LONDON (Reuters) - Sterling could fall as much as 15-20 percent if Britain votes to leave the European Union, a scenario that could alarm foreign investors and dry up the capital inflows needed to fund the current account deficit, Goldman Sachs said on Thursday.
“The UK’s current account deficit would still be a source of vulnerability despite some recent improvement. An abrupt and total interruption to incoming capital flows in response to a ‘Brexit’ could see (sterling) decline by as much as 15-20 percent,” the U.S. investment bank said in a client note.
That would be on a trade-weighted basis, implying a potential fall in sterling against the dollar to around $1.15-1.20 from $1.4565 currently and a rise in the euro to around 90-95 pence from 76 pence, it said.
Britain’s current account deficit has narrowed over the past year or so to 3.7 percent of gross domestic product from around 6 percent.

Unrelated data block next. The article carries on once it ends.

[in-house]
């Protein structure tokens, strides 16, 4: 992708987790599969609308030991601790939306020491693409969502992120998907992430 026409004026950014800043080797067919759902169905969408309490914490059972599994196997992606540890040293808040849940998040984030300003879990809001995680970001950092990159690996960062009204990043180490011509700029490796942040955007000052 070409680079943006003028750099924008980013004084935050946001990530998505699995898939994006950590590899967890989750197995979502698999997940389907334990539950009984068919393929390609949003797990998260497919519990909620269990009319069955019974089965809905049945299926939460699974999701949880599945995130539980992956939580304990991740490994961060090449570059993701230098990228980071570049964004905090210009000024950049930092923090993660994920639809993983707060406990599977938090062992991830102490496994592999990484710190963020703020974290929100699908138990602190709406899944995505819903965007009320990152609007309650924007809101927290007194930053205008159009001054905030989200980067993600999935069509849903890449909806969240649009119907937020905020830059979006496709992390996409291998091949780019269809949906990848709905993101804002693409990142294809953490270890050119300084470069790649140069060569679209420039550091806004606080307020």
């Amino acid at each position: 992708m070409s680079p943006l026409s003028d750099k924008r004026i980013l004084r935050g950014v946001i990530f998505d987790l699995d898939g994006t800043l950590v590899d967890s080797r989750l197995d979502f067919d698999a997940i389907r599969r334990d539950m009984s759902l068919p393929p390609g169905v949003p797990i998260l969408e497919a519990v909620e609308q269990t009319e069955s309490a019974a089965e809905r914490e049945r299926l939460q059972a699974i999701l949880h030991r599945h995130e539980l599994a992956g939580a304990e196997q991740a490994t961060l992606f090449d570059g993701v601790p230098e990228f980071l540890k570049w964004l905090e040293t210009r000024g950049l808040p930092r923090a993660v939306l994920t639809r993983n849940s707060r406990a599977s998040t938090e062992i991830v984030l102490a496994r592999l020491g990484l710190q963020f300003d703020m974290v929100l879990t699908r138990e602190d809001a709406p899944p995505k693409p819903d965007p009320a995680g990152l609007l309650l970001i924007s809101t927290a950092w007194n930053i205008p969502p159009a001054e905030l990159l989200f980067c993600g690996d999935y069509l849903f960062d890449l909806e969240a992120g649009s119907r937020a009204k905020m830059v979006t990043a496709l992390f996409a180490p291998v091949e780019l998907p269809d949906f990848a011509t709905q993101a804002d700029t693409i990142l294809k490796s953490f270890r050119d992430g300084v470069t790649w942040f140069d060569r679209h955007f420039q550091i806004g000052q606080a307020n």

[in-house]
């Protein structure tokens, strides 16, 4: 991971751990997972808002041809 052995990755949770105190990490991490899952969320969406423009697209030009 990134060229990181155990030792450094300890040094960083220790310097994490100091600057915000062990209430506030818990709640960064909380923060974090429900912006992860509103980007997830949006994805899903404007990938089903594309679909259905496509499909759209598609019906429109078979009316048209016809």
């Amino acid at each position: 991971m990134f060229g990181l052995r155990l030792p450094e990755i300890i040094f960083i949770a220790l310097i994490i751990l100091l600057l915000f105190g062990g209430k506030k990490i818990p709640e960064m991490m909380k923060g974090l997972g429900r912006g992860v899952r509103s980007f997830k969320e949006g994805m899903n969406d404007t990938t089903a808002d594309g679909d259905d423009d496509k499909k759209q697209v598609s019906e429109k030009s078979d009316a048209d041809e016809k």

Since November, however, the currency has fallen 5 percent as expectations that the Bank of England will raise interest rates this year have faded. Indeed, the prospect of a cut is back on the table, according to latest money market pricing.
The emergence of ‘Brexit’ - Britain leaving the European Union - to the forefront of public debate may also have contributed to that weakness.
“Some signs of a ‘Brexit’ risk premium are appearing,” Goldman said, noting that sterling’s recent slide has been greater than interest rate differentials against the dollar and particularly the euro would imply.
Goldman expects Britain to remain in the EU and that the underlying dynamics of the UK economy will therefore remain “solid”. Its base-case scenario has sterling at $1.40 and the euro at 68 pence in a year’s time.
Prime Minister David Cameron has promised to hold a referendum before the end of 2017 but a date this summer is increasingly expected.
On Wednesday, ratings agency Moody’s told Reuters that a June referendum would reduce political and economic uncertainty caused by the vote, but again warned that Brexit would be negative for the country’s credit rating.
Reporting by Jamie McGeever
Our Standards: The Thomson Reuters Trust Principles.